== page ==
In recent years a larger focus has been placed on the development and improvement of renewable sources of electricity and the spread of electric vehicles, with the main aim being the promise of the reduced use of fossil fuels.
However, to make the most out of the new technology, a steady supply of rare earth elements is needed. One great advantage is represented by the fact that these elements can be recycled and reused, creating a sustainable loop that would reduce the need for mining in the long run.
The hunt for rare elements
The list of rare earth elements (also known under the name of REE) also includes 15 lanthanide elements which are featured on the period table, among which we can count lanthanum, lutetium scandium and yttrium. While they tend to be encountered more often than silver and gold, it is quite difficult to find high-quality ores.
REEs are employed at an industrial level to grant useful and practical features to electronics and technology related to the energy sector. One example is the use of Neodymium and samarium for small-scale magnets that can reduce the overall size of many devices.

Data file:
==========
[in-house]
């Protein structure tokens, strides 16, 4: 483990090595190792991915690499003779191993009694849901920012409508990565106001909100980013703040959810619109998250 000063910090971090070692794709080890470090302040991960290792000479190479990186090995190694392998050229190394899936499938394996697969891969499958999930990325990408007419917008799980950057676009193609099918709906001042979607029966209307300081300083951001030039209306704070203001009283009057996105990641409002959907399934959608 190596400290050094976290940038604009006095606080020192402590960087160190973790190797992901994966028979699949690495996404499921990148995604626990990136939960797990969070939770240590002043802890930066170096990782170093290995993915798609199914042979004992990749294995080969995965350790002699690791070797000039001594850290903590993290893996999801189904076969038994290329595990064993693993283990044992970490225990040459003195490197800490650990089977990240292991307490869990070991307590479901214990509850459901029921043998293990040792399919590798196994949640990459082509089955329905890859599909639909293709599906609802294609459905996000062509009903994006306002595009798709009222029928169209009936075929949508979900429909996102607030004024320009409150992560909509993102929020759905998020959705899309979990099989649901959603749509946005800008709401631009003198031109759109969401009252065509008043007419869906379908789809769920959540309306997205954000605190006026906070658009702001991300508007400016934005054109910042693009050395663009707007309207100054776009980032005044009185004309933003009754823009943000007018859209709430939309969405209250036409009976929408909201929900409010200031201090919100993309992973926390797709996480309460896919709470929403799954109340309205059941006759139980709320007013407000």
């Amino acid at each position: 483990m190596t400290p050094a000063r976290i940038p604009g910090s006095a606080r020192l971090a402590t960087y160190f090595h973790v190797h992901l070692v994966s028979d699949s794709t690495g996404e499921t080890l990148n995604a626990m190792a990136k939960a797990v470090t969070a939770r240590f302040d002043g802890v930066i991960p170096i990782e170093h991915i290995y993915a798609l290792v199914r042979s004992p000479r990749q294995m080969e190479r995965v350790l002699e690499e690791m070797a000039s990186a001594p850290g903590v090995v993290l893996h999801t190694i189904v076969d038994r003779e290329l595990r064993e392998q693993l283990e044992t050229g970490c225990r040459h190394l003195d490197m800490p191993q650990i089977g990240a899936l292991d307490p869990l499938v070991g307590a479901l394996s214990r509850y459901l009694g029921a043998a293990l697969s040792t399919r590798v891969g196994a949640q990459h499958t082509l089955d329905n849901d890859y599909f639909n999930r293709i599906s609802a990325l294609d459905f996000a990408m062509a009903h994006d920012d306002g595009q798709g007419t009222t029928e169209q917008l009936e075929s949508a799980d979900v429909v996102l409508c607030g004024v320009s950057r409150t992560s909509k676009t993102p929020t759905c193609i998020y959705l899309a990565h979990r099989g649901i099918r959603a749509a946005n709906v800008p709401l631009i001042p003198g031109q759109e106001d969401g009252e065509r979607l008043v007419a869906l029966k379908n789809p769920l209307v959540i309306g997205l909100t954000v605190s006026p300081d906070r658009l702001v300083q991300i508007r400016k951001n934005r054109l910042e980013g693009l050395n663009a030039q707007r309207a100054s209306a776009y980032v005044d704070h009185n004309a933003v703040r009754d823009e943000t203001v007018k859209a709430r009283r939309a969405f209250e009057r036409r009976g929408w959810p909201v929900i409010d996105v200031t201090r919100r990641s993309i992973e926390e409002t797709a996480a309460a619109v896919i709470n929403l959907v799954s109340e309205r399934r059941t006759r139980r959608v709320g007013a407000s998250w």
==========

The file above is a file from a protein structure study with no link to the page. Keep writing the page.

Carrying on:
Recycle and save
Recycling REEs would be a great boon for the industry as it would allow manufacturers to recover specific elements that are needed to craft goods while also reducing pollution. One major problem when mining rare earth elements are represented by the fact that vast quantities of rocks have to be processed to extract what you need.
There are also waste rocks that are made when miners seek different minerals and metals. One example is represented by the sand mines of India, which could yield REEs, but the primary goal is to find and collect titanium ore.
By making use of reprocessing and recycling more materials would be available at lower prices.